I have reached out to Sandy Hook Promise to work with them on several initiatives they developed to combat social exclusion. They developed a program called Say Something which teaches kids how to respond when they see or hear a comment or remark made by another that mentions hurting themselves or others.


Adios 2015!

I don't know about you guys, but 2015 started off pretty rough for me. Between countless doctor and hospital visits (and no one figuring out what was wrong), days and days of wondering if I made the right career choice, broken car, broken bones and broken heart (don't worry... she's ticking like a champ now)! By April I was wondering when the good luck was going to kick in.

But one thing I am certainly good at is staying positive. You put on your brave face and big girl panties and make it through. Friends were joking about how every bad thing that could've happened happened in the beginning of the year, so it could only get better. RIGHT? 

Well... they were right. Although my bumpy health and other things were still there, it really is all about the energy you put into the universe and the positivity. I told myself I wasn't going to let these little things get in my way and I started to take the chances I told myself I would take in the new year. Lauren and I were about to launch Every Ella, I was auditioning, I signed with a new manager, got a new job (that I actually like), got an awesome roommate, I ran my charity for the second year and met a new boy (a great one... they really do exist ladies)! THINGS WERE (AND ARE) GOOD! 

Launching Every Ella was SO EXCITING. It was a job... It was work... and I LOVED EVERY SINGLE SECOND OF IT. It was so exciting to watch something you'd been working on and planning come alive. We were so nervous when we launched - it was something new! Something completely different than anything we'd ever done. When we started to see the amazing response to it and knowing it was making a difference in the lives of others... AMAZING!

2015 really turned itself around. I learned A LOT of lessons and grew a lot. It truly is what you make of it. If you stay positive and jump the hump over the bad… you'll make it out just fine. With the said, I am EXCITED for a new year and a fresh start. Lauren and I can't wait to see what happens with Every Ella, the new programs and products we are about to launch and for our lives in general.

I am SO HAPPY in this moment and look forward to sharing 2016 with all of you AMAZING LADIES! 

-- Randi



Meet Devon Ogden of SAFI LIFE

100% of all donations go straight to the girls in Rwanda. So any time we make a transfer to their schools, it is a success. - Safi Life founder, Devon Ogden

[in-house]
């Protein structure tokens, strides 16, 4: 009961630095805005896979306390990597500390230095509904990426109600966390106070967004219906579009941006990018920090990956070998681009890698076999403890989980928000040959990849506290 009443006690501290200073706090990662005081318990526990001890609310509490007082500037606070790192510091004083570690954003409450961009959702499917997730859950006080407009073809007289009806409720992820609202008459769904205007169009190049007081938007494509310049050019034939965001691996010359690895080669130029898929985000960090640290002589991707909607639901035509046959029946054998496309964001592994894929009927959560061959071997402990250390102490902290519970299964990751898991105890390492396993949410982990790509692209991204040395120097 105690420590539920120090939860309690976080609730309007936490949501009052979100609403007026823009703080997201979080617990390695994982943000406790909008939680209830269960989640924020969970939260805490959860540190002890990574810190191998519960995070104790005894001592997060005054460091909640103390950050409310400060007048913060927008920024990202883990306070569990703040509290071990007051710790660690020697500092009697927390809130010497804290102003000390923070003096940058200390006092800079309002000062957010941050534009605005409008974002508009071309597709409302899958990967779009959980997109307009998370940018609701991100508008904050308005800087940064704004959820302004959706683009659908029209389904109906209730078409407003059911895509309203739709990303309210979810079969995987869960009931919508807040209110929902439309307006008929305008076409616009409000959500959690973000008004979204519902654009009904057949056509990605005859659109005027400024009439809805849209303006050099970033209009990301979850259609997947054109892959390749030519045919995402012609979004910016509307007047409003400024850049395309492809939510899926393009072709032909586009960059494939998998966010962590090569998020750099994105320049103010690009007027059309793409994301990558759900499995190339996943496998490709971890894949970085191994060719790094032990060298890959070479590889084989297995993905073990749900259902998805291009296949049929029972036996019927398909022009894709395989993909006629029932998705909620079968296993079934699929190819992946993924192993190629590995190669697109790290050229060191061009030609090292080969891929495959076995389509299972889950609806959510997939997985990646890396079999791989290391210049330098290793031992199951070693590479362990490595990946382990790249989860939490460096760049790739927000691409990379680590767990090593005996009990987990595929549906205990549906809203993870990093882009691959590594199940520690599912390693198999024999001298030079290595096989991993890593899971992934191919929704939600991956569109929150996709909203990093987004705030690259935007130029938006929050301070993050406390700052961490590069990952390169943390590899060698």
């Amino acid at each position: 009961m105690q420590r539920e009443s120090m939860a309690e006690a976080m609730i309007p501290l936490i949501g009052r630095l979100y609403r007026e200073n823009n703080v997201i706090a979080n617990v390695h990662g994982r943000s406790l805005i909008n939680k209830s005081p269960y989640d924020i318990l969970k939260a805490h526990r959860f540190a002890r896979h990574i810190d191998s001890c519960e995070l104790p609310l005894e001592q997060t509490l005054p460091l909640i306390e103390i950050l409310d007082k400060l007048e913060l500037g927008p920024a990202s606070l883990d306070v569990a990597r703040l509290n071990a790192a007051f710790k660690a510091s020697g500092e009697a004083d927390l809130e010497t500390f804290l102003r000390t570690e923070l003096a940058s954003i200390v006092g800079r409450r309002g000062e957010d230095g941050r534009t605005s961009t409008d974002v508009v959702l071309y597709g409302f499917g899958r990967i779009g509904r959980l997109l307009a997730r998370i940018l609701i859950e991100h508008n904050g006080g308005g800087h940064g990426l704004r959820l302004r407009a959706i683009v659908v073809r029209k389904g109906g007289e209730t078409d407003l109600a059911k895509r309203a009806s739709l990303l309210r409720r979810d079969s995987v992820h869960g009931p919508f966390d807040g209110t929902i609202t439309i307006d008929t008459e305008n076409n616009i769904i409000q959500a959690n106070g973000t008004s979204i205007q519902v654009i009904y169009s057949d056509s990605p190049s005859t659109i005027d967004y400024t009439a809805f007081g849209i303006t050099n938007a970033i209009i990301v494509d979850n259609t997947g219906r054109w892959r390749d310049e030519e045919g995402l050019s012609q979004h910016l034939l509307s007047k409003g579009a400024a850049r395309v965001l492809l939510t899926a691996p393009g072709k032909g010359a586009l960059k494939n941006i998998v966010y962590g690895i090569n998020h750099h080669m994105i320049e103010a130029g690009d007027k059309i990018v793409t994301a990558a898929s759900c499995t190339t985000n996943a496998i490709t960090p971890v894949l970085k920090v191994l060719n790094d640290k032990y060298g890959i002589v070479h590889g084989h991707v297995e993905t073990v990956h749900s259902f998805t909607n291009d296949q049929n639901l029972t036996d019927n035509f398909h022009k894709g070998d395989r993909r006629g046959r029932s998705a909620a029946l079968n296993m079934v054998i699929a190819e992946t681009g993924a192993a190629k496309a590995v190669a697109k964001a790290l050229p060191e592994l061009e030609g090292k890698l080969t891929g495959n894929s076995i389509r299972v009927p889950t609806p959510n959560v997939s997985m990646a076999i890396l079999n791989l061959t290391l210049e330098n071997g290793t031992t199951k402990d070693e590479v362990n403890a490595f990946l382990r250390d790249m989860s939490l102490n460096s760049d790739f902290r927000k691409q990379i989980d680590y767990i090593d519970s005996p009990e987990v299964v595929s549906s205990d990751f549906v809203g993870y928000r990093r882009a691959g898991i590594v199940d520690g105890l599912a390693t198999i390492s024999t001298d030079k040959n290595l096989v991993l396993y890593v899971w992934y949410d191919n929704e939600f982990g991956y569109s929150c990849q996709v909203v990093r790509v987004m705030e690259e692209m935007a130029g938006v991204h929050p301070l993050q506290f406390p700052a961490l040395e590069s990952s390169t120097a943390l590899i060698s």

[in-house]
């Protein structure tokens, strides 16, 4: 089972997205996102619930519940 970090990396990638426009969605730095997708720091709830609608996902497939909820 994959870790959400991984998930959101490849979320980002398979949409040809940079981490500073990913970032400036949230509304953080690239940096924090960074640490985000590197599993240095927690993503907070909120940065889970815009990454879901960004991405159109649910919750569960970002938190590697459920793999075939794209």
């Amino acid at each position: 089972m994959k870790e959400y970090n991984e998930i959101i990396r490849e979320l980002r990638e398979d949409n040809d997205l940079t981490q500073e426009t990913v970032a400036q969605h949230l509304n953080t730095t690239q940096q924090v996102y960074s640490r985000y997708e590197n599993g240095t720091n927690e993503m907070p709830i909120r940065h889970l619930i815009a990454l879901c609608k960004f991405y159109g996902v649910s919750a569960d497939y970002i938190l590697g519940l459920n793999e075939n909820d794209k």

Meet the FOUNDER of our current charity partner, Safi Life, DEVON OGDEN.

Every Ella: Tell us about yourself.

Devon Ogden: I grew up in Fairfax, VA, and moved out to LA to go to USC!  Graduated with a degree in theatre and film and have been acting professionally ever since :)

What is Safi Life?

Safi Life is a 501(c)(3) not for profit organization that promotes female advancement in Rwanda through university scholarships and cross-cultural support.

How did you come up with the idea for Safi Life?

In the summer of 2007, a group of USC and CalArts students joined with authors, poets, and playwrights on a trip to Rwanda and Uganda.  We worked with genocide survivors, former child soldiers and former sex slaves in various artistic endeavors.  While there I met some amazing new Rwandan friends, and stayed in touch with them after returning home to the states.  After raising money for Rwandan orphans for two years through another organization, I decided to start my own, and asked my Rwandan friends what their country needs the most.  They said college scholarships to Rwandan universities are very difficult to come by, but very much a necessity.  So we started Safi Life to fill that need.

Why did you choose to specifically help girls?

I believe educating women is the key to unlocking many of the world's most pressing problems, and the more we can equal the playing field in developing nations the better.

What is a typical day like for the girls you help?

They are hard at work!  Class, studying, extracurricular activities.  Very focused on making good grades and preparing for their future careers.

How long did it take you to go from the idea to actually launching?

About nine months, with the help of the amazing USC Small Business Clinic.

Was the nonprofit start up process smooth or were there difficulties?

Smooth but only because of the USC Small Business Clinic (can't say enough great things about them)!

What is the most rewarding part of running your own nonprofit?

Collaborating with friends and meeting new people who share the same passion for East Africa.

What is the biggest struggle of running your own nonprofit?

Finding grant money and funding -- it's a constant uphill battle!  

Can you share with us any success stories?

100% of all donations go straight to the girls in Rwanda. So any time we make a transfer to their schools, it is a success.  These amazing young women who previously would have had no means of affording higher education are now thriving, with bright futures.  We currently have ten girls in school!!

What does the future look like for Safi Life? Any goals, programs, etc?